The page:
Abstract 166: Improved Patterns of Diagnostic Management of Patients Using a Personalized Gene Expression Score Among Matched Cohorts of Patients Presenting to the Cardiologist with Symptoms of Suspected Obstructive Coronary Artery Disease: Results from the Understanding Clinician Utility-Cardiology Trial
Background: Better methods are needed for the evaluation of stable, non-acute patients presenting with symptoms suggestive of obstructive coronary artery disease (CAD). A previously validated blood-based, gene expression diagnostic test has a negative predictive value of 96% in ruling out the diagnosis of obstructive CAD in non-diabetic patients without a history of revascularization or myocardial infarction.
Objective: Using a matched cohort design, the objective of this study is to evaluate the patterns of care by a cardiologist in the diagnostic management of ambulatory care patients presenting with symptoms suggestive of obstructive CAD both in usual care and after the incorporation of a personalized medicine, gene expression score (GES).
Methods: The Understanding Clinician Utilization-Cardiology Trial is a retrospective, matched cohort study evaluating patterns of care for patients without a history of CAD who were referred to cardiology for further work up of chest pain and/or related symptoms. GES patients were matched to historical non-GES patients by clinical factors (gender, age ±5 years, presenting symptoms). GES results were predefined as low (GES ≤15) or elevated (GES >15). The primary outcome was a comparison of management decisions between the GES cohort and the matched control group using the Fisher Exact Test.
Results: For primary endpoint analysis, 264 patients were eligible (132 GES patients, 132 matched controls): 146 (55%) female, median age of 51 years, and median GES of 12 (range 1-40). The GES and control groups had similar demographics and were well matched at baseline. Symptoms were evaluated as typical angina or atypical angina in 52% (129/246) and 48% (117/246) of patients, respectively. Overall, the cardiologist deferred further diagnostic testing in a greater number of patients in the GES cohort: 42% (56/132) of GES patients vs. 6% (8/132) of control patients had no further testing (p<0.001). Within the GES cohort, a low GES was noted in 58% (77/132) of patients, and the low GES patient group had more patients who did not proceed to further diagnostic testing compared to the elevated GES patient group, 39/77 (51%) vs. 17/55 (33%), respectively(p=0.03). Notably, there was a highly significant difference in the number of patients who did not proceed to further diagnostic testing in the low GES group (39/77) vs. the matched control group (4/77) (p<0.0001).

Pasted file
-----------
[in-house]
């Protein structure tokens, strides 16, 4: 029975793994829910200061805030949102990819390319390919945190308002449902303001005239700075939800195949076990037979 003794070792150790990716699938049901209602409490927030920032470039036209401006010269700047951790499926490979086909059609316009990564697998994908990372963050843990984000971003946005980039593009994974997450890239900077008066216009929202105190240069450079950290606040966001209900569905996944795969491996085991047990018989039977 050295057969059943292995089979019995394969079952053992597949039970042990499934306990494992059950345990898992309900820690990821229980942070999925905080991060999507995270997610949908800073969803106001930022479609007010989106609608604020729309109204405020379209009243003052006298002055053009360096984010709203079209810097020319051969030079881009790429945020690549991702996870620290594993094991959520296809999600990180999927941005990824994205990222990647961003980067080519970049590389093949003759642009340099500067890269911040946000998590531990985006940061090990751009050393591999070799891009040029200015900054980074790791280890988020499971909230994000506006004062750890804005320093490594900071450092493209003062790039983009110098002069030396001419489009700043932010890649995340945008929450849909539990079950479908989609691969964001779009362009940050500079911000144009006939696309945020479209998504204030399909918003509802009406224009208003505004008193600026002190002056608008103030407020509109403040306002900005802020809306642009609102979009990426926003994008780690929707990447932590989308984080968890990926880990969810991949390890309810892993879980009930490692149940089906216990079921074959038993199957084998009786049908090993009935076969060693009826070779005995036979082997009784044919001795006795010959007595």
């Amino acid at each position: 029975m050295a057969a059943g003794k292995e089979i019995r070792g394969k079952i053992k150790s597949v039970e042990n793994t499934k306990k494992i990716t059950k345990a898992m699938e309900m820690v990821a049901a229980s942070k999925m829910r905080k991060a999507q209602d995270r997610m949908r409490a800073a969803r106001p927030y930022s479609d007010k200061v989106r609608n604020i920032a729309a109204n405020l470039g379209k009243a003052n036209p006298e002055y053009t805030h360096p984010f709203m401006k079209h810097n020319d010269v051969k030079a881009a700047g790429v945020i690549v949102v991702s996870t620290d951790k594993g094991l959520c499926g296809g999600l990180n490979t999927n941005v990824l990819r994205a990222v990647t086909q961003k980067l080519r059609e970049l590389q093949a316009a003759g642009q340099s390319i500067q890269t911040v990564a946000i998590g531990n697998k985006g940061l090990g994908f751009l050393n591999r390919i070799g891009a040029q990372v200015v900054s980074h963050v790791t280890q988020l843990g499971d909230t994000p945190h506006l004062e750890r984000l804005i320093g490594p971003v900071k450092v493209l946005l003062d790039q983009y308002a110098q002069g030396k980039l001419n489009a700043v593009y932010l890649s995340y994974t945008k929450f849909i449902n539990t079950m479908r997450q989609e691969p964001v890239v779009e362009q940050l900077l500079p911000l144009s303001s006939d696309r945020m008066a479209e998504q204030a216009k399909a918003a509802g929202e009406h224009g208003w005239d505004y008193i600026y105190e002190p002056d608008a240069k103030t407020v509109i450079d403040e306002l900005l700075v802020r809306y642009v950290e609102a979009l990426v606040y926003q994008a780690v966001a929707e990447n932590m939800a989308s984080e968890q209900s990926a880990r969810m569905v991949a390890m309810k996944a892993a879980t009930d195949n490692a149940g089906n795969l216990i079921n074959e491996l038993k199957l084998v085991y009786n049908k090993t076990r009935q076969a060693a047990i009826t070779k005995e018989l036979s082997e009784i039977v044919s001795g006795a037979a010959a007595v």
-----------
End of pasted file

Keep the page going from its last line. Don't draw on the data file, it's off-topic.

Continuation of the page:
Conclusion: Gene expression testing influenced the cardiologist’s diagnostic work up of patients. There was a statistically significant decrease in additional diagnostic tests ordered in the GES cohort compared to a matched historical control group of patients. In conclusion, GES helped identify patients who did not require further diagnostic testing, and incorporating the GES into cardiac diagnostic clinical decision making may improve the efficiency of care in ruling out the diagnosis of obstructive CAD.
Author Disclosures: L. Kline: None. J. Burkle: None. D.A. Hoffman: None. L. Littleford: None. L. Ross: None. J. Blanchard: None. D.S. Kwon: None.
- © 2014 by American Heart Association, Inc.